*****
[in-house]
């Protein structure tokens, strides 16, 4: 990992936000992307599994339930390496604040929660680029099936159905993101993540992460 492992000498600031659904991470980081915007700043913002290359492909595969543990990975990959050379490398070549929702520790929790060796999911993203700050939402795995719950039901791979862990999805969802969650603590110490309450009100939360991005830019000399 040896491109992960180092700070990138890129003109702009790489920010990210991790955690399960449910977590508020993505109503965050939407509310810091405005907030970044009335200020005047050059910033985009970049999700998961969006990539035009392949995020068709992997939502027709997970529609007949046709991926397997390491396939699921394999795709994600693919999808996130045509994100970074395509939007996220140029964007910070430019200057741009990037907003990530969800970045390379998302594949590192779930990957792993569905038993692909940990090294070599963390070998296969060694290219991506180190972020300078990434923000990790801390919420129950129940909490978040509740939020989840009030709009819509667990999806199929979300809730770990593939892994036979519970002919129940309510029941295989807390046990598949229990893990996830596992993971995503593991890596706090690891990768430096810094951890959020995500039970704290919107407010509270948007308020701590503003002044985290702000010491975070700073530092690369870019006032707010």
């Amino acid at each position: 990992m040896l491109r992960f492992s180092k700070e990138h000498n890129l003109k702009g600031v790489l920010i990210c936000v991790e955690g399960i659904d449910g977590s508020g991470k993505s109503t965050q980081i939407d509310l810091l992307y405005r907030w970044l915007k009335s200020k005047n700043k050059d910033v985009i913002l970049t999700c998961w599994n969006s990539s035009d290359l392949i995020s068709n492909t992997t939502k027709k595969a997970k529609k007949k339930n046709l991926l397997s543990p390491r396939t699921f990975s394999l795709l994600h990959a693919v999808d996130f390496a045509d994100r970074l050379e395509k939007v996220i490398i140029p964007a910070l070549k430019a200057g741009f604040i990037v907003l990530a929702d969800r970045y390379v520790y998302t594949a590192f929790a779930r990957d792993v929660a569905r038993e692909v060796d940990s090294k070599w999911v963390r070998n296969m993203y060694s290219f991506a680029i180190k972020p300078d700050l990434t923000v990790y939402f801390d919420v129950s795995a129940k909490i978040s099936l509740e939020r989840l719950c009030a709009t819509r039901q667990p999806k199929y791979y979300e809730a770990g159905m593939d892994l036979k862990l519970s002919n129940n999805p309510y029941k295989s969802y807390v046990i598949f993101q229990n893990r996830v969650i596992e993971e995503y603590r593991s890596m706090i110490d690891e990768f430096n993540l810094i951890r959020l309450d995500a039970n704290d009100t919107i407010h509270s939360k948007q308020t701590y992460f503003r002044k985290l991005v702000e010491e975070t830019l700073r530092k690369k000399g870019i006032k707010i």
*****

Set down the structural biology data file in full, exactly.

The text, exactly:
[in-house]
């Protein structure tokens, strides 16, 4: 990992936000992307599994339930390496604040929660680029099936159905993101993540992460 492992000498600031659904991470980081915007700043913002290359492909595969543990990975990959050379490398070549929702520790929790060796999911993203700050939402795995719950039901791979862990999805969802969650603590110490309450009100939360991005830019000399 040896491109992960180092700070990138890129003109702009790489920010990210991790955690399960449910977590508020993505109503965050939407509310810091405005907030970044009335200020005047050059910033985009970049999700998961969006990539035009392949995020068709992997939502027709997970529609007949046709991926397997390491396939699921394999795709994600693919999808996130045509994100970074395509939007996220140029964007910070430019200057741009990037907003990530969800970045390379998302594949590192779930990957792993569905038993692909940990090294070599963390070998296969060694290219991506180190972020300078990434923000990790801390919420129950129940909490978040509740939020989840009030709009819509667990999806199929979300809730770990593939892994036979519970002919129940309510029941295989807390046990598949229990893990996830596992993971995503593991890596706090690891990768430096810094951890959020995500039970704290919107407010509270948007308020701590503003002044985290702000010491975070700073530092690369870019006032707010």
């Amino acid at each position: 990992m040896l491109r992960f492992s180092k700070e990138h000498n890129l003109k702009g600031v790489l920010i990210c936000v991790e955690g399960i659904d449910g977590s508020g991470k993505s109503t965050q980081i939407d509310l810091l992307y405005r907030w970044l915007k009335s200020k005047n700043k050059d910033v985009i913002l970049t999700c998961w599994n969006s990539s035009d290359l392949i995020s068709n492909t992997t939502k027709k595969a997970k529609k007949k339930n046709l991926l397997s543990p390491r396939t699921f990975s394999l795709l994600h990959a693919v999808d996130f390496a045509d994100r970074l050379e395509k939007v996220i490398i140029p964007a910070l070549k430019a200057g741009f604040i990037v907003l990530a929702d969800r970045y390379v520790y998302t594949a590192f929790a779930r990957d792993v929660a569905r038993e692909v060796d940990s090294k070599w999911v963390r070998n296969m993203y060694s290219f991506a680029i180190k972020p300078d700050l990434t923000v990790y939402f801390d919420v129950s795995a129940k909490i978040s099936l509740e939020r989840l719950c009030a709009t819509r039901q667990p999806k199929y791979y979300e809730a770990g159905m593939d892994l036979k862990l519970s002919n129940n999805p309510y029941k295989s969802y807390v046990i598949f993101q229990n893990r996830v969650i596992e993971e995503y603590r593991s890596m706090i110490d690891e990768f430096n993540l810094i951890r959020l309450d995500a039970n704290d009100t919107i407010h509270s939360k948007q308020t701590y992460f503003r002044k985290l991005v702000e010491e975070t830019l700073r530092k690369k000399g870019i006032k707010i």